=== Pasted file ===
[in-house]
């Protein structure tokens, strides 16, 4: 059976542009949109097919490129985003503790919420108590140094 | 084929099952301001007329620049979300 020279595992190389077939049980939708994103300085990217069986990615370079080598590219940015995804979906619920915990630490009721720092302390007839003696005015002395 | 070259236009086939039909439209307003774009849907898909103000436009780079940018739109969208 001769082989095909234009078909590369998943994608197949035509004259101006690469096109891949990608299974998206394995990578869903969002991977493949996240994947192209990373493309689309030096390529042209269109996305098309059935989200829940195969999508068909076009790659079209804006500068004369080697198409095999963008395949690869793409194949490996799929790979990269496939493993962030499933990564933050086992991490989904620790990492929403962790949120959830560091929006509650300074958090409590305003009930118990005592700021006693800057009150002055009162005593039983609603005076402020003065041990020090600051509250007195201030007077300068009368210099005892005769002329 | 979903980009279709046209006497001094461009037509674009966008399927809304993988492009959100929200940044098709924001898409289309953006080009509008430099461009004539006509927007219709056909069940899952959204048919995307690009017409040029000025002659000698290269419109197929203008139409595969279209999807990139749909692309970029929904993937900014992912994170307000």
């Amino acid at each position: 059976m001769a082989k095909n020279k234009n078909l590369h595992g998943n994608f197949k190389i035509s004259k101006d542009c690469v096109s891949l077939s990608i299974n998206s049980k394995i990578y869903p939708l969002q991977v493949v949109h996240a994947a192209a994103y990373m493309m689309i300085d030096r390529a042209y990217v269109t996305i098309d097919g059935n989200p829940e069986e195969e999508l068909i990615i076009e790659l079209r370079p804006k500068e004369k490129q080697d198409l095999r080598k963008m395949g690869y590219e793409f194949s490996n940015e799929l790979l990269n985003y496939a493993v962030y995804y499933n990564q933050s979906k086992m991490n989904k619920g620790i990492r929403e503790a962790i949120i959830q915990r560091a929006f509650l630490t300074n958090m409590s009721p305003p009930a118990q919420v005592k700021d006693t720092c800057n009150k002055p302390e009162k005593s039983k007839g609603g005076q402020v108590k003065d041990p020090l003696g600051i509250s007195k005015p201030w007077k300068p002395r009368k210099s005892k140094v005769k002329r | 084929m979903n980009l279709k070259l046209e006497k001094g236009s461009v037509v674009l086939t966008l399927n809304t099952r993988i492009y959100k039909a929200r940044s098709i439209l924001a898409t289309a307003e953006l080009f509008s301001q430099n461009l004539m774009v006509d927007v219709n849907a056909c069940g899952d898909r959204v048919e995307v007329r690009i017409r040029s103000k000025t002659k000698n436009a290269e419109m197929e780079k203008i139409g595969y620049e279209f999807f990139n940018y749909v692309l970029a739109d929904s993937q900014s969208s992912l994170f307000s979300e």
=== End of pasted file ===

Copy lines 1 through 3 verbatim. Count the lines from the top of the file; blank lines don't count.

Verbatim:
[in-house]
């Protein structure tokens, strides 16, 4: 059976542009949109097919490129985003503790919420108590140094 | 084929099952301001007329620049979300 020279595992190389077939049980939708994103300085990217069986990615370079080598590219940015995804979906619920915990630490009721720092302390007839003696005015002395 | 070259236009086939039909439209307003774009849907898909103000436009780079940018739109969208 001769082989095909234009078909590369998943994608197949035509004259101006690469096109891949990608299974998206394995990578869903969002991977493949996240994947192209990373493309689309030096390529042209269109996305098309059935989200829940195969999508068909076009790659079209804006500068004369080697198409095999963008395949690869793409194949490996799929790979990269496939493993962030499933990564933050086992991490989904620790990492929403962790949120959830560091929006509650300074958090409590305003009930118990005592700021006693800057009150002055009162005593039983609603005076402020003065041990020090600051509250007195201030007077300068009368210099005892005769002329 | 979903980009279709046209006497001094461009037509674009966008399927809304993988492009959100929200940044098709924001898409289309953006080009509008430099461009004539006509927007219709056909069940899952959204048919995307690009017409040029000025002659000698290269419109197929203008139409595969279209999807990139749909692309970029929904993937900014992912994170307000």
């Amino acid at each position: 059976m001769a082989k095909n020279k234009n078909l590369h595992g998943n994608f197949k190389i035509s004259k101006d542009c690469v096109s891949l077939s990608i299974n998206s049980k394995i990578y869903p939708l969002q991977v493949v949109h996240a994947a192209a994103y990373m493309m689309i300085d030096r390529a042209y990217v269109t996305i098309d097919g059935n989200p829940e069986e195969e999508l068909i990615i076009e790659l079209r370079p804006k500068e004369k490129q080697d198409l095999r080598k963008m395949g690869y590219e793409f194949s490996n940015e799929l790979l990269n985003y496939a493993v962030y995804y499933n990564q933050s979906k086992m991490n989904k619920g620790i990492r929403e503790a962790i949120i959830q915990r560091a929006f509650l630490t300074n958090m409590s009721p305003p009930a118990q919420v005592k700021d006693t720092c800057n009150k002055p302390e009162k005593s039983k007839g609603g005076q402020v108590k003065d041990p020090l003696g600051i509250s007195k005015p201030w007077k300068p002395r009368k210099s005892k140094v005769k002329r | 084929m979903n980009l279709k070259l046209e006497k001094g236009s461009v037509v674009l086939t966008l399927n809304t099952r993988i492009y959100k039909a929200r940044s098709i439209l924001a898409t289309a307003e953006l080009f509008s301001q430099n461009l004539m774009v006509d927007v219709n849907a056909c069940g899952d898909r959204v048919e995307v007329r690009i017409r040029s103000k000025t002659k000698n436009a290269e419109m197929e780079k203008i139409g595969y620049e279209f999807f990139n940018y749909v692309l970029a739109d929904s993937q900014s969208s992912l994170f307000s979300e």